A lockout for their first game, more than 50,000 fans at the first round and a national TV audience of close to 900,000 for one match – it is fair to say the AFL Women’s competition has hit the ground running.
For the second week in a row, the league has had to move a match due to crowd demands – something established women’s competitions such as the WNBL and the W-League, which have been running for years, couldn’t even dream about.
So why has the AFLW taken off – and how has it happened so quickly?
Dr Alan Pomering, an expert in sports marketing from the University of Wollongong’s Faculty of Business, said that curiosity, access and timing has combined for the perfect formula.
“There are many reasons for the initial success of AFLW,” Pomering told The New Daily.
“There’s an appetite for AFL, there’s a novelty value in seeing something new, there’s a curiosity factor.
“Free-to-air television [provided through the Seven Network] is important for making it easier to access the sport and to build awareness of the leagues and teams.
“And a lot of people are just ready to see football again,” he says, adding that the AFL chose their ‘window’ wisely.
“You don’t want too much head-to-head competition, especially when you’re launching a new product.”
Pomering suggests that there are probably also broader societal factors at play.
“It represents a bit of a move toward more gender equality,” he said.
“It’s part of a bigger social trend that people are ready and eager to see women moving into more traditional male roles.”
Jess Cameron is one of many players to have swapped codes to play in the inaugural AFLW season.
Cameron, who has represented Australia in cricket and played in the Women’s Big Bash League (WBBL) for the Melbourne Stars, is playing for Collingwood.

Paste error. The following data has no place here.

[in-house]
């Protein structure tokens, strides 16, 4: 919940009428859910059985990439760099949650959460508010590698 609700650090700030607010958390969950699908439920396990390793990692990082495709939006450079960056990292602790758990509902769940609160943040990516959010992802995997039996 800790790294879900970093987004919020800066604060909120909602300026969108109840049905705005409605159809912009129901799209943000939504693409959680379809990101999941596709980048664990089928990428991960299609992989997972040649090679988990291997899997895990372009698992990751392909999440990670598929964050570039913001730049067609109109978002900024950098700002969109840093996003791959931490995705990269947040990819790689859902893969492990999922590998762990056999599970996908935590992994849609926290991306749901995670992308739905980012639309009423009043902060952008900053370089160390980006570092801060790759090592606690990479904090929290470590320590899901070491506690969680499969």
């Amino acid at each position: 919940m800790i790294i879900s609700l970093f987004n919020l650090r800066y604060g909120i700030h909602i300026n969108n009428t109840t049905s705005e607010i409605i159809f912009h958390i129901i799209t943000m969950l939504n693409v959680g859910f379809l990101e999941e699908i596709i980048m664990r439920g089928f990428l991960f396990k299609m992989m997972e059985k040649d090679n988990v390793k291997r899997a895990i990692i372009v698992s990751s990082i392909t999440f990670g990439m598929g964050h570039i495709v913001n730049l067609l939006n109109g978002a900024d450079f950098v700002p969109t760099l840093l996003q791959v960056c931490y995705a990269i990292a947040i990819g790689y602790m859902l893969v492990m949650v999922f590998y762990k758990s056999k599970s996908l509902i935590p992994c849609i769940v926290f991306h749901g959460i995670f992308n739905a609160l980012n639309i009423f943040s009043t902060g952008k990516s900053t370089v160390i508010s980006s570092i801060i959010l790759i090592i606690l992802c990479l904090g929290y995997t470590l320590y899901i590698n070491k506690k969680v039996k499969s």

She believes there’s never been a better time to be a female playing sport – and feels the huge interest in AFLW will only benefit other sports.
“As it becomes more professional and it’s all sports competing with each other, every other sport is pushing a bit harder as well,” she told The New Daily.
“There’s also a lot more people getting behind women’s sport. Now there’s more opportunity for girls.”
Cameron said the example of the WBBL should mean the AFLW only grows over time.
“I can see it changing in two years,” she said of the AFLW.
“Look at the WBBL. The amount of interest has increased significantly from one year to the next.”
So can other women’s competitions hope to compete against this potential juggernaut?
Long-time soccer promoter Lou Sticca believes the W-League should learn some lessons from the fledgling AFLW.
In a particularly intriguing LinkedIn post, he suggested more attention be paid to the timing of the competition and that admission fees be dropped.
Sticca, founder and CEO of Carlton Soccer Club in the former National Soccer League and now Managing Director of Tribal Sports Group, puts the AFLW’s initial success down to history, media coverage and clever marketing.
“You have clubs that are 100+ years old … (so) you have a pretty large and passionate supporter base to draw on,” he said.
“(You have) the immense buying power and influence the AFL has in media across the country.
“Other great feel factors like using suburban grounds that still hold so much romance with AFL fans and that fans who flocked to the AFLW were not charged with admission fees, it was a pretty enticing opportunity for people to have got on board.
“The AFL planned this perfectly, executed it professionally and will throw more resources at the AFLW to ensure it maintains an upward trend.”
And it is hard to argue with that.